Everyone stares at us, unashamedly. As we ride by, walk down the street or attempt to eat a bowl of slippery noodles with chopsticks.
They covertly or obviously take photos of us. They’ll stop us in the supermarket and ask for selfies. Sometimes they don’t even ask.
It’s disconcerting, the kind of behaviour that at home would be regarded as borderline racist, certainly rude.
But I take the opportunity to stare right back, with as genuine a smile as I can muster. The reactions to that are varied -a surprising number of people just keep staring blankly. Sometimes I think I see wariness or suspicion in the eyes of the locals, particularly the Tibetan men.
As we move south it seems people are cheerier, the monks wave and call hello, or chuckle to their neighbour at the absurd foreign cyclists. The locals seem more amused and cheerful to see us. I’ll get a wry smile from a bent backed woman, a wave from a child crossing the road, the workers on the road will laugh and shout hello as we pass. Before this change it seemed to be only the Han Chinese who approached us, waved or smiled. I suppose they have nothing to loose whereas for the minorities the distrust runs too deep.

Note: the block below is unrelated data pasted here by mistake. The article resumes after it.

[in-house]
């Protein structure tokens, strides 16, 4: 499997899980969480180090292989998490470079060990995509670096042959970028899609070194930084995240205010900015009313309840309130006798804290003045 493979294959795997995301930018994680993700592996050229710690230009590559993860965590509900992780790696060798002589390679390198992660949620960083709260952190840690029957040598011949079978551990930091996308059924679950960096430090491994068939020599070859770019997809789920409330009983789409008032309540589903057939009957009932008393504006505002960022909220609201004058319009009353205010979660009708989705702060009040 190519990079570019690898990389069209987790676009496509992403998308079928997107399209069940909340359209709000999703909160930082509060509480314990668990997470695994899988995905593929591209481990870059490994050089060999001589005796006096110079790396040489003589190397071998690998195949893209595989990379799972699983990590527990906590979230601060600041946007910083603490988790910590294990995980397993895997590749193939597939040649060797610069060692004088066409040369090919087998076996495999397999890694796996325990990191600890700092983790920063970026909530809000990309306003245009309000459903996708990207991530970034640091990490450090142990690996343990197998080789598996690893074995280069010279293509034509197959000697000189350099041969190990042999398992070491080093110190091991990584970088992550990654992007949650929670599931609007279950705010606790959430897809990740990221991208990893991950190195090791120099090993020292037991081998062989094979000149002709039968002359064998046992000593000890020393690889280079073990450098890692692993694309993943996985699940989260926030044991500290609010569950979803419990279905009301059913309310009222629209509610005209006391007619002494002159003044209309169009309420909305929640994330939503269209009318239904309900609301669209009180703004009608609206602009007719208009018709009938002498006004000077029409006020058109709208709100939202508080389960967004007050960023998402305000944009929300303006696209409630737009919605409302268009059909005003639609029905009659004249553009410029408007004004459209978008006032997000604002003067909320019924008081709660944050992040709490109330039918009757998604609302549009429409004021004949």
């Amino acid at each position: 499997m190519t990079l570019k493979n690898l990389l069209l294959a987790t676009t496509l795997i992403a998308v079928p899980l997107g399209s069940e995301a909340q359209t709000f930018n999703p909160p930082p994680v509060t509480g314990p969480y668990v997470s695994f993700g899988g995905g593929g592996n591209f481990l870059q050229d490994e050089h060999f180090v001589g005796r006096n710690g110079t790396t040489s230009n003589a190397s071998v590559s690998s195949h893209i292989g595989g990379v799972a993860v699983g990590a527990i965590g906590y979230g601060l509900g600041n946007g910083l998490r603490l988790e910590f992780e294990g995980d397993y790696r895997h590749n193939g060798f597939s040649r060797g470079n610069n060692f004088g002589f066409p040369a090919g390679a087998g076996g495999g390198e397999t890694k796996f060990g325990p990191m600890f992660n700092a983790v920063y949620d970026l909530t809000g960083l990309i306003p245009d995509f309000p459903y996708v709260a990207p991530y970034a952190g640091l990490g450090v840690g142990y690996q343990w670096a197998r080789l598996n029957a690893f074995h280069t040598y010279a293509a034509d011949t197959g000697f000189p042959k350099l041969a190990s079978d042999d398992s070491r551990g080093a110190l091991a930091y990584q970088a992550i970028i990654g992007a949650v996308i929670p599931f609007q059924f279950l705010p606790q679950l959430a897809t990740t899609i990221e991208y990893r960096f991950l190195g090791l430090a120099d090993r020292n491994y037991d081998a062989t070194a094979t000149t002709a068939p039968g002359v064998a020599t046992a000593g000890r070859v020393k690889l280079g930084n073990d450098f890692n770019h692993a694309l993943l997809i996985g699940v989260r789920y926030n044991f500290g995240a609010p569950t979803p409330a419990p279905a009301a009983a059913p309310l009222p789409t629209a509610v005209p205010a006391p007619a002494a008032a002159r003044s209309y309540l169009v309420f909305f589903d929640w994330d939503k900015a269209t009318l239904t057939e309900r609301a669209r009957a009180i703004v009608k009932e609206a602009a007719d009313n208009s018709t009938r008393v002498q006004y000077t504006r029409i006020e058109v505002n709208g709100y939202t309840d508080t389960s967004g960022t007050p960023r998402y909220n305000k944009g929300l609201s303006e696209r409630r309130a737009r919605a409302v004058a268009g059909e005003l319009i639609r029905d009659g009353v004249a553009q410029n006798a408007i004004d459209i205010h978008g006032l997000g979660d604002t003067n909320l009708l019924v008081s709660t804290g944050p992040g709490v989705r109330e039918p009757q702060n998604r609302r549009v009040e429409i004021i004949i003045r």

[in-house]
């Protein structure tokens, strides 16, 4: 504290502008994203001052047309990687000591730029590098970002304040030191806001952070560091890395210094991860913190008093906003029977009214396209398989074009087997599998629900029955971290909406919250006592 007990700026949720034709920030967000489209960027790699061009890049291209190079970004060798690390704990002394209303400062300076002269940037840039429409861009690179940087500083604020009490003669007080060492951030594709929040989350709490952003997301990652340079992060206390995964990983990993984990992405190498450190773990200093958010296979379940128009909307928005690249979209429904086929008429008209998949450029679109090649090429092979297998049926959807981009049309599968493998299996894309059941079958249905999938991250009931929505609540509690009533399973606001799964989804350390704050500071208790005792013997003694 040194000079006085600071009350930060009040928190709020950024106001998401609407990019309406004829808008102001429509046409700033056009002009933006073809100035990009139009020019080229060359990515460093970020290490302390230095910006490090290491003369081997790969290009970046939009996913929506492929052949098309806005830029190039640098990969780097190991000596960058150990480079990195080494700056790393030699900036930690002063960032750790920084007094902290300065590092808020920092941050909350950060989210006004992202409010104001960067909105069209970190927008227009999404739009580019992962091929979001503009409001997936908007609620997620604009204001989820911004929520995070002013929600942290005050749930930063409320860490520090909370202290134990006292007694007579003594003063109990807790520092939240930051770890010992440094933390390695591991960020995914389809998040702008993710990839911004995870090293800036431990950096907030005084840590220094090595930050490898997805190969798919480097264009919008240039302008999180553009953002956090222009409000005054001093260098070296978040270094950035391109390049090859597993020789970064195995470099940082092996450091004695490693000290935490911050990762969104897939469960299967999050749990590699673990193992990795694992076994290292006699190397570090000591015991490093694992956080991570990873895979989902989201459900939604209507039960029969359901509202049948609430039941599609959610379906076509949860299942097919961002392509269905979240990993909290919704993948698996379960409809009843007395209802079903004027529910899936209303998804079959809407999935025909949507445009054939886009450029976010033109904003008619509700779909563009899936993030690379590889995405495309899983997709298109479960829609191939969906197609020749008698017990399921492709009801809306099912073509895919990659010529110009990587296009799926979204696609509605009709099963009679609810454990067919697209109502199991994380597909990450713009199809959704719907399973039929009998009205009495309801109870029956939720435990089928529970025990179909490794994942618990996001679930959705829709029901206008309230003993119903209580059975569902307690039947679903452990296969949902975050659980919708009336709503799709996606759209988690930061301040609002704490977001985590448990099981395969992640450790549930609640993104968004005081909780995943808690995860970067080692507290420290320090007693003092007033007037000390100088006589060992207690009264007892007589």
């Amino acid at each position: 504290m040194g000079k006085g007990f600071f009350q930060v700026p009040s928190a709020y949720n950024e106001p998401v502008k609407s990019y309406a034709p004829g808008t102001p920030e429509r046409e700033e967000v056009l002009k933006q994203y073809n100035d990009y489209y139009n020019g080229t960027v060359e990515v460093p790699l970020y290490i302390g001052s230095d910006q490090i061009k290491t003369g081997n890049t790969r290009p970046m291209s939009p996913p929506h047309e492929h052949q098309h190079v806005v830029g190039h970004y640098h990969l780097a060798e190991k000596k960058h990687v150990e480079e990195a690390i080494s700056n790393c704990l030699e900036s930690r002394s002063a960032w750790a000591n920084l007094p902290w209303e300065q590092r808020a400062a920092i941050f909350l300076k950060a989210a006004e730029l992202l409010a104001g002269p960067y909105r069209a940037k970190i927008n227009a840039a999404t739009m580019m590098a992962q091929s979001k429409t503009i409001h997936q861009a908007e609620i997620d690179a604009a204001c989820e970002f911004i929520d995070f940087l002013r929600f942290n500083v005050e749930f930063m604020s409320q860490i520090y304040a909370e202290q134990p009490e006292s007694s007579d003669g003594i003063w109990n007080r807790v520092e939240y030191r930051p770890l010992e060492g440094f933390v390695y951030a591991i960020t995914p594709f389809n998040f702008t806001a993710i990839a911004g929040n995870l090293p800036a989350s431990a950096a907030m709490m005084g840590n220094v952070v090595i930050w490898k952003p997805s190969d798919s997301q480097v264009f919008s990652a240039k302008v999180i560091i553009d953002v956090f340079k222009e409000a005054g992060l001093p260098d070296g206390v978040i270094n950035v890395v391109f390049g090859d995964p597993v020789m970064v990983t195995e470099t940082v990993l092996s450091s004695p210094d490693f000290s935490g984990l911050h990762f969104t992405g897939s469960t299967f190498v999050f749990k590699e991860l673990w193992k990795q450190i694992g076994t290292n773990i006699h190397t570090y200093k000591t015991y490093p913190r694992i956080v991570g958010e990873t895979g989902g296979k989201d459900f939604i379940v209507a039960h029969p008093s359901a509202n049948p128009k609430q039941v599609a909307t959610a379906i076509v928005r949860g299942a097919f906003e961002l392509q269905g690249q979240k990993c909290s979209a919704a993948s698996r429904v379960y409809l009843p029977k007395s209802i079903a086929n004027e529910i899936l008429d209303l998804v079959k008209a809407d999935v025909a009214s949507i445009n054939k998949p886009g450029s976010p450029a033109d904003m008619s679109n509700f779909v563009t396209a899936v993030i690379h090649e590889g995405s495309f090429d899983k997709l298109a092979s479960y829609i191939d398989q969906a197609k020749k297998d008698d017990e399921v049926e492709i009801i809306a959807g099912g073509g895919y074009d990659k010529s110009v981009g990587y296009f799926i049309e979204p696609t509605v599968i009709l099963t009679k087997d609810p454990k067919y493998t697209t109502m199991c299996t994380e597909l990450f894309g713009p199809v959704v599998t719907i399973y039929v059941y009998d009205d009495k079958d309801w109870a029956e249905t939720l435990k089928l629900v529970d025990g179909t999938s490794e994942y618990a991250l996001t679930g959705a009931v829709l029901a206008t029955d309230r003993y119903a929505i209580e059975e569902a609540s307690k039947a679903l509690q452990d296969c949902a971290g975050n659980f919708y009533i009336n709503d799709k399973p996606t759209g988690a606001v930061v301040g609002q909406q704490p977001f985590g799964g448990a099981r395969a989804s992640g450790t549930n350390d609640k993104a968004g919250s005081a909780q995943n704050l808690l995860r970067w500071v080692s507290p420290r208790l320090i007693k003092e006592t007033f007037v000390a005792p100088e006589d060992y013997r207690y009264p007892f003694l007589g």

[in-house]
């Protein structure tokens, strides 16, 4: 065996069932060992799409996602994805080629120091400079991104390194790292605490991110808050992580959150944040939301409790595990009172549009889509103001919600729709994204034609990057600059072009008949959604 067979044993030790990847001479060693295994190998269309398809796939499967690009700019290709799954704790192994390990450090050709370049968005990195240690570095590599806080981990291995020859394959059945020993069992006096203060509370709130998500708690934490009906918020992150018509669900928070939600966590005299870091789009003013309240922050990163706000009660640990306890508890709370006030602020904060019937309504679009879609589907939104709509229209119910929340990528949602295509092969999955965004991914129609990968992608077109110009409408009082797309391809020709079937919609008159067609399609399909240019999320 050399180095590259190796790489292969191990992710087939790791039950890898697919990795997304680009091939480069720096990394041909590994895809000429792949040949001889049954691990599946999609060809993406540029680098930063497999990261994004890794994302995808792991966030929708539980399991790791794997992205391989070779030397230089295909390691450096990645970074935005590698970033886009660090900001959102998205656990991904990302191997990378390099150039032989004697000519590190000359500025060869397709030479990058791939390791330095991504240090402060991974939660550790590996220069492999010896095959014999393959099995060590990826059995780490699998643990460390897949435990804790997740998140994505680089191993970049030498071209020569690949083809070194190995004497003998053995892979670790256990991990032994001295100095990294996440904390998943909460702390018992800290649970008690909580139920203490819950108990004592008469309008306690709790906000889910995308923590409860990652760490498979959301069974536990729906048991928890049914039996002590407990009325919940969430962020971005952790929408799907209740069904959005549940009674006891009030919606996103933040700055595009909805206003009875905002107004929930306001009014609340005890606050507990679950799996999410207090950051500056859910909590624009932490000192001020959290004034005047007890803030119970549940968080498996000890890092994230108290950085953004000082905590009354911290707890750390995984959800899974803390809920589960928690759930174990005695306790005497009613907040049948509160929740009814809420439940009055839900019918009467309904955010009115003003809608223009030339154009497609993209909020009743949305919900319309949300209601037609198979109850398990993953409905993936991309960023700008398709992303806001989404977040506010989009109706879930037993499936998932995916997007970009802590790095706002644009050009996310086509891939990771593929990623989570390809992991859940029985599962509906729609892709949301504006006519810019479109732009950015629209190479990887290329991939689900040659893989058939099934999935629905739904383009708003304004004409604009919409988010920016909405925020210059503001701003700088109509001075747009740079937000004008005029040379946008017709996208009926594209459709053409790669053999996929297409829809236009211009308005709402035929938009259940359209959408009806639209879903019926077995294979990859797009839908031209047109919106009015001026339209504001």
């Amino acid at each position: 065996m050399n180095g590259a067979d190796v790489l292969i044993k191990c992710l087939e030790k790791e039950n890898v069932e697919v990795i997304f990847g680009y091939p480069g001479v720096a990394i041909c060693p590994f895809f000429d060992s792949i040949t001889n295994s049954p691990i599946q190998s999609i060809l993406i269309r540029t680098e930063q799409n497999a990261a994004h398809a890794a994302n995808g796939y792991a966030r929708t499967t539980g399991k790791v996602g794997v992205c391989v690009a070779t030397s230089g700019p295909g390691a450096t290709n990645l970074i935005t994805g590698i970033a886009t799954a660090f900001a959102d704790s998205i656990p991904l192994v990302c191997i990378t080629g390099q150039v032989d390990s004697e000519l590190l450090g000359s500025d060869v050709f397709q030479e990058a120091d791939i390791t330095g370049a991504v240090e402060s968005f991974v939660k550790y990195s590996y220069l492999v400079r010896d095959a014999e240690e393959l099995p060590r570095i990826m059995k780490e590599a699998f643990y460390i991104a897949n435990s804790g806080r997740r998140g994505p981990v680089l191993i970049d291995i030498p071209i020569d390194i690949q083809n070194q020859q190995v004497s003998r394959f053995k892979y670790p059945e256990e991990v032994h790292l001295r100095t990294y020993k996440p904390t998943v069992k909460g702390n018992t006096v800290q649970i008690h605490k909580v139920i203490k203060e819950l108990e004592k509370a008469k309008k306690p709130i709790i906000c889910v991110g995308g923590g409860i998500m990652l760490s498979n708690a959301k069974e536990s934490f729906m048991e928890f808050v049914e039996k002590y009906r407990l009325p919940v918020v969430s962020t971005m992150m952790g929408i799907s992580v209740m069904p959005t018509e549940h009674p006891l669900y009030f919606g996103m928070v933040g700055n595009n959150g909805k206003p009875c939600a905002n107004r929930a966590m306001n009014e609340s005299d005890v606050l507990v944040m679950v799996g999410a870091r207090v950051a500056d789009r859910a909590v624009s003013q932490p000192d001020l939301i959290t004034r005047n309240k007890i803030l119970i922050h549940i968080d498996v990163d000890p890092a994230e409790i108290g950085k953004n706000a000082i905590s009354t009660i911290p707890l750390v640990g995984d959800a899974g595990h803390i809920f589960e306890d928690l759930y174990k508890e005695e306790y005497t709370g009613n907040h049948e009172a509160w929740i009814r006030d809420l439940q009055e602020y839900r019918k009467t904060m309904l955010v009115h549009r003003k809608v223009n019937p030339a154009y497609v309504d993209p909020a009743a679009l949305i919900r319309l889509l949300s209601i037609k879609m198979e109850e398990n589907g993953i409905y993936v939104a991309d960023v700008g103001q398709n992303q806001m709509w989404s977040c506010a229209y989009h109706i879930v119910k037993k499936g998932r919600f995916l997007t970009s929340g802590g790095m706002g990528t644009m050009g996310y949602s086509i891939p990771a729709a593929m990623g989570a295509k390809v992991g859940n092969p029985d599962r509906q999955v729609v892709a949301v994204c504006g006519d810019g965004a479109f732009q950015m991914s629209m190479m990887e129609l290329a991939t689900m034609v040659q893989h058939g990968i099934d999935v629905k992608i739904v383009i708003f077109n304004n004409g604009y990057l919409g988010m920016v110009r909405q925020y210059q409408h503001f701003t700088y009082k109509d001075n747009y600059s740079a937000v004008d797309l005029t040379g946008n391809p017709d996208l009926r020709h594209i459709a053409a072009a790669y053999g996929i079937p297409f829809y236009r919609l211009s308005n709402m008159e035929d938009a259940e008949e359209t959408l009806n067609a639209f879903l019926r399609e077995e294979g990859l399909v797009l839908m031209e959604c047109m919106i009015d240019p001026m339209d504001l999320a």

We have some occasional conversations or meaningful interactions with people. A Muslim restauranteur one day, a Tibetan shepard who came and looked over all our equipment as we set up camp – I think to determine whether we’d be warm enough. He peered in the tent, in our bags and only appeared appeared when we brought out our down sleeping bags.

Most conversations are reduced to mime. For one read on or another Google translate doesn’t help much. It’s rare to get much of a chance to talk to people, the language the last of many hurdles to overcome.

At one monestary town we visit we are required to join a tour to see in the main buildings. The English speaking monk seems cheery enough, informative and pleased to chat. Seguewaying smoothly from the Buddhist principle of compassion for all humankind, he launches into an anti-Muslim rant. Not exactly what I was expecting. Otherwise it’s great to get a few answers to the ever increasing number of questions I have when I visit these places.

The food remains a delight, and eating out is the highlight of an often gruelling – if beautiful – day.